What's up with this apple?

This is a look I have never seen. I assume it’s from some sort of bug but imagine someone here has the answer.

I’m referring to the dark spots on the skin and in the flesh.

ive seen that in wild fruit apples but never see a worm or bug. curious what others say.

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Maybe bitter pit

Apple (Malus spp.)-Bitter Pit | Pacific Northwest Pest Management Handbooks (pnwhandbooks.org)

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Looks like bitter pit.

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I’ve seen that on apples, but didn’t know what it was. Thanks for the info.

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Wow, I think you guys nailed it.! Thank you.
Hot, dry, irregular watering. Pretty much sums up the trees life! And the spots appeared after storage. I guess I need to eat the other one I picked just the other day before this happens to it too.
This was off of a young Ashmead’s, first fruits produced.

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If it’s not Apple fly maggot then it’s something very similar. The tiny bored holes seem to fit. Often the degree of infection increases over time

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Apple maggot. I lost whole crop this year to it. (that is what inside it, outside spots are different)

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I would have said apple maggot except for those spots on the skin

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If you are not certain you can check with your county extension agent who can most likely confirm. If it’s apple maggot fly then the best treatment is to spray your crop early in spring when fruit is size of a quarter with Surround (Kayolin Clay). Meanwhile you need to assure all infested apples are not allowed to lay around over winter, thus allowing the grubs to overwinter under your tree. Spoiling apples must be disposed of off site, do not try to compost, unless you can create enough heat to kill the grubs. Since I started using Surround my apples have not be affected. The initial spray application I do 3 times with time between each interval to allow the clay layer to dry. Then you need to spray weekly or immediately after each significant rain, until apples are mature. This program controls maggot fly and coddling moth.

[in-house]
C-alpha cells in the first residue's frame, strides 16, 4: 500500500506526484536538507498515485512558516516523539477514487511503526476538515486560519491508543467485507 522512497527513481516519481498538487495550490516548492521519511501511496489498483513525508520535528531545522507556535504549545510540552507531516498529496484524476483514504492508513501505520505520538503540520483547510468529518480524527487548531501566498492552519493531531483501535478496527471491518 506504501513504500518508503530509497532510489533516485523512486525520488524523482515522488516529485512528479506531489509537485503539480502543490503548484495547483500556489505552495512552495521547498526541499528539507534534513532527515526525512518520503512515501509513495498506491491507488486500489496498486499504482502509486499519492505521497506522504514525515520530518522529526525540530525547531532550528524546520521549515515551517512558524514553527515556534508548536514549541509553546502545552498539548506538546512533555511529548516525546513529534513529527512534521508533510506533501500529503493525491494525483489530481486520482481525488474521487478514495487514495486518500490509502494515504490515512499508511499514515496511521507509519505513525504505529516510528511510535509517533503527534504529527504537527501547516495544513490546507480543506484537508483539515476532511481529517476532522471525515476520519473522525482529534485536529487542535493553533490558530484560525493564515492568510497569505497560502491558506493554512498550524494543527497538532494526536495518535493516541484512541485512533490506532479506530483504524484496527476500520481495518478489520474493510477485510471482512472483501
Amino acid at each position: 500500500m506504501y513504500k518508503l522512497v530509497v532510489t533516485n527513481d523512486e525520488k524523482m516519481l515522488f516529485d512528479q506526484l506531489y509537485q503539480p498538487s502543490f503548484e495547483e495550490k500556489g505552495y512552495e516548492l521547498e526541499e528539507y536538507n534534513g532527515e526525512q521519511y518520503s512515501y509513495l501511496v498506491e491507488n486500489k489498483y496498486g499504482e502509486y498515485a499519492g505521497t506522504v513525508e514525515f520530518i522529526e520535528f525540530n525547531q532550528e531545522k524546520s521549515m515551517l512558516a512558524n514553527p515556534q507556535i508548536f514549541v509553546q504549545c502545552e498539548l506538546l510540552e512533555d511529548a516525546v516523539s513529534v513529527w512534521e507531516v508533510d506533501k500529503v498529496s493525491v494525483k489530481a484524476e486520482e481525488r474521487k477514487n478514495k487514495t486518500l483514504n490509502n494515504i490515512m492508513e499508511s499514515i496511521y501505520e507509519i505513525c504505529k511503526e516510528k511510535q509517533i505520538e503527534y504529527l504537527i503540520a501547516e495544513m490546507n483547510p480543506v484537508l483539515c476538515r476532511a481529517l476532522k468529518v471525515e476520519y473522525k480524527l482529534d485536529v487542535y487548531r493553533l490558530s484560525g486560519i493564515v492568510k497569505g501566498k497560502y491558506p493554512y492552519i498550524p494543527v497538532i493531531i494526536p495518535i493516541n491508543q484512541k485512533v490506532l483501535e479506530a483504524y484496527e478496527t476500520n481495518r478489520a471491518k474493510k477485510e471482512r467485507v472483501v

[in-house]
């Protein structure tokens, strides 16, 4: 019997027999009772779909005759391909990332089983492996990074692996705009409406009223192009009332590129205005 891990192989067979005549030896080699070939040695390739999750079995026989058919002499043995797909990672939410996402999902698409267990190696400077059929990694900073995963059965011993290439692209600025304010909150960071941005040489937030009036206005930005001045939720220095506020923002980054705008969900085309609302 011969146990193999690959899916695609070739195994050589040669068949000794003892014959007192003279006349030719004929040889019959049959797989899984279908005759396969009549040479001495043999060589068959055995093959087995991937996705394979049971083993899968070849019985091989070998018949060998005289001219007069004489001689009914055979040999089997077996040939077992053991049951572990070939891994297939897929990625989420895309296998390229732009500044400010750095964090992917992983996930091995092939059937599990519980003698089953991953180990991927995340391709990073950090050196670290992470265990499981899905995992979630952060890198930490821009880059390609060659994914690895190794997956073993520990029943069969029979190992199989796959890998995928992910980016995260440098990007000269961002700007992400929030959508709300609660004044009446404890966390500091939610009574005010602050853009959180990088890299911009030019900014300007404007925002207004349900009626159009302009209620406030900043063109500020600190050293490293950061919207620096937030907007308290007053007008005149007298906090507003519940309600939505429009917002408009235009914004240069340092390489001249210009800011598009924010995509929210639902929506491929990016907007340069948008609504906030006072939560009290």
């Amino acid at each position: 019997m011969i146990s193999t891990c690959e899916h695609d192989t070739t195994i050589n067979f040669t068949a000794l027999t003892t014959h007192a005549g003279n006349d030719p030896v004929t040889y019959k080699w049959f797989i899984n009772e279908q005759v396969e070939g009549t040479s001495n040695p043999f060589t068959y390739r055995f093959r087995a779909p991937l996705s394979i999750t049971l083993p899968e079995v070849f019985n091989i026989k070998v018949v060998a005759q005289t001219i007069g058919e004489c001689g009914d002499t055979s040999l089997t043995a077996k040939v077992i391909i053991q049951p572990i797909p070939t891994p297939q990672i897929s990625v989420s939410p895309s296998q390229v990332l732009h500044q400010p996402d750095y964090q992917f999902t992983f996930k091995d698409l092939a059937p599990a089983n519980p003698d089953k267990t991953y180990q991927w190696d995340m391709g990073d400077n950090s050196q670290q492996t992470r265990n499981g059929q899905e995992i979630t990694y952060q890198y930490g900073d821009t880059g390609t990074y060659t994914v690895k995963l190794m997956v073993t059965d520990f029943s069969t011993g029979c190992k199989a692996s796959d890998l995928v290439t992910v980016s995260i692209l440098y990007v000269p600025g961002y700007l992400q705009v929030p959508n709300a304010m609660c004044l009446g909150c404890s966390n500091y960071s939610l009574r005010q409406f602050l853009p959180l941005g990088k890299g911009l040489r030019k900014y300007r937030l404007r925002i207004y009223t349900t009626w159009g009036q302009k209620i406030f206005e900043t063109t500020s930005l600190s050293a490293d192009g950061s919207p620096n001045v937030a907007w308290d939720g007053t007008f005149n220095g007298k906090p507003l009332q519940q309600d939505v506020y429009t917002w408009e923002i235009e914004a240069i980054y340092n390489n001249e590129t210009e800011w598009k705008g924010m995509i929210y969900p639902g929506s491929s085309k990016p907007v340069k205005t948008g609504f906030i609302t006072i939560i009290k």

Dennis
Kent. Wa

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My county extension agent is AOL. I have never had any luck with them calling me back after trying to contacting them.

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Go visit the extension office and push. Their job is to serve you. Do not let them get away with ignoring you.

Looks very much like bitter pit and you take care of that with a calcium foliage spray for each cover spray (with fungicides and pesticides) - (8-10 times per year after petal fall - I use 16 oz per 100 gallons and it is cheap - also use Boron at the same time) and depending on the apple cultivar (e.g., Honeycrisp) by using less potassium and phosphorus when fertilizing. It is important to get your soil tested - for example, in VA and WVA there is virtually no Boron in the dirt. Keep it in mind that growing fruit is hard!

The extension agency is about 45 minutes away from me. I tried to find someone in the office about half a dozen times. Going there is a chore. You call and all you get is an answering machine that says " if you are not answering the phone we are either helping someone here in the office, one the phone, or out in the field. Leave a message and we will contact you when we get the chance." When I went there there was a sign on the door, " Due to Covid we have restricted hours and limited employees. Call our office for more information".
I’ve even left messages at the main state office. " we will pass the message on to someone that will call you back". I just give up.